I’ve been in Lithuania for a little over six weeks now, and I can’t believe how quickly this time has flown by… I left my comfortable and cozy life in South Florida for an unpredictable and unknown future. Honestly, I was kind of terrified upon leaving home. I’m not the type to get home sick, but I am the type that likes to know exactly what will happen tomorrow and next week and next month - you could say that I’m a big planner. However, I couldn’t be happier to be living in Lithuania for the next year. So far, I’ve celebrated my eighteenth birthday, run in a Color Run, started school, traveled all around the country (keep in mind it takes only 3 hours to travel from one side to the other), helped welcome the National Basketball Team home, and had some of the most phenomenal cultural experiences.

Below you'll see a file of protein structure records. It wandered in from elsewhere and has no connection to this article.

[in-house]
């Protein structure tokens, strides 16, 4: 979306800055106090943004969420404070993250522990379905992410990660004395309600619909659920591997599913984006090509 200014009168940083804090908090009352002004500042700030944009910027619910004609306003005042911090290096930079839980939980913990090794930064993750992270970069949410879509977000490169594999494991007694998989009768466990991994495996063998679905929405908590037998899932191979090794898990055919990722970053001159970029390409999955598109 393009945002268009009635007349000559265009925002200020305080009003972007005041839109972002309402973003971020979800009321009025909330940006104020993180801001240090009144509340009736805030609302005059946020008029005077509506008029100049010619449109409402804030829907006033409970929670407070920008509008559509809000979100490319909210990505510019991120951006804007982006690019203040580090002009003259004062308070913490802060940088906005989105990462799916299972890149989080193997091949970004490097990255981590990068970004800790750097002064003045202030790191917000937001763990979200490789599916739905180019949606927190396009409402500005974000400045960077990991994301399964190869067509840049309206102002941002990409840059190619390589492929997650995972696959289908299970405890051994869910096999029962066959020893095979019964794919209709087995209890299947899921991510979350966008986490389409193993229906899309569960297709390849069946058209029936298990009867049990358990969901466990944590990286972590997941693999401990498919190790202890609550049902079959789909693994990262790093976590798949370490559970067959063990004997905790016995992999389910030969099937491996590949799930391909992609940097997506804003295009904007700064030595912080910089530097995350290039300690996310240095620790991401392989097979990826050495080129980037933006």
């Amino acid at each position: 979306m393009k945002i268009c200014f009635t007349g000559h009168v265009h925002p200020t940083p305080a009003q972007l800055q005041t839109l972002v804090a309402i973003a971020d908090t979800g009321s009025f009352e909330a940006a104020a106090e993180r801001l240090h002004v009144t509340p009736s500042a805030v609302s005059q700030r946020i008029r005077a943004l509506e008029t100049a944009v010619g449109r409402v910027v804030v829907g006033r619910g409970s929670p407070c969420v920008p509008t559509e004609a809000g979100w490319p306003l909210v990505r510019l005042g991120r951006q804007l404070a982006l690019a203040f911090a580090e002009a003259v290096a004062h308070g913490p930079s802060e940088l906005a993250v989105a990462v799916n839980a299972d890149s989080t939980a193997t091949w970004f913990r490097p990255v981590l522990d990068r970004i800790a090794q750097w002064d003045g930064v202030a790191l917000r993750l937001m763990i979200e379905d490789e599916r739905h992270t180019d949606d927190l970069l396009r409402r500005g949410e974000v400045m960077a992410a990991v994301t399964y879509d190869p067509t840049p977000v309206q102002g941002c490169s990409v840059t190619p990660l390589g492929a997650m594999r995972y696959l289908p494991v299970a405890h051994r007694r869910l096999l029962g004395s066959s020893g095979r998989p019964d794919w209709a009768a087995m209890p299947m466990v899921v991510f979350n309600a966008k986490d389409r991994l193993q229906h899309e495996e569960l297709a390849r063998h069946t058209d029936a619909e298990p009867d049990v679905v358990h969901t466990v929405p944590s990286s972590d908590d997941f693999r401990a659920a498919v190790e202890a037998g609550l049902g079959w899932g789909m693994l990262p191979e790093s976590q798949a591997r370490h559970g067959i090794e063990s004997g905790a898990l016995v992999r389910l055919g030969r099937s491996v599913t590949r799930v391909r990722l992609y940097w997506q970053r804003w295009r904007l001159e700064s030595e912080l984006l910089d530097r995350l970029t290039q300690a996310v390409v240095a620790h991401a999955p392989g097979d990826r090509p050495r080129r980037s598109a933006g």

Before leaving the States, I often got the reaction, “….but why Lithuania of all places?!” or “okay, funny joke Lizzie. Seriously where are you going?” To tell you the truth, originally I didn’t really have a reason - mostly, I just thought it would be cool (literally, it’s freezing here). But once I discovered how many of my relatives are/were Lithuanian, I began to feel a weird bond to the country. Now that I’m actually living here, that bond has strengthened and I’m definitely attached to the people, culture, and beautiful city of Vilnius. Everything is different than my Florida life, but that’s what makes me fall in love more and more each day.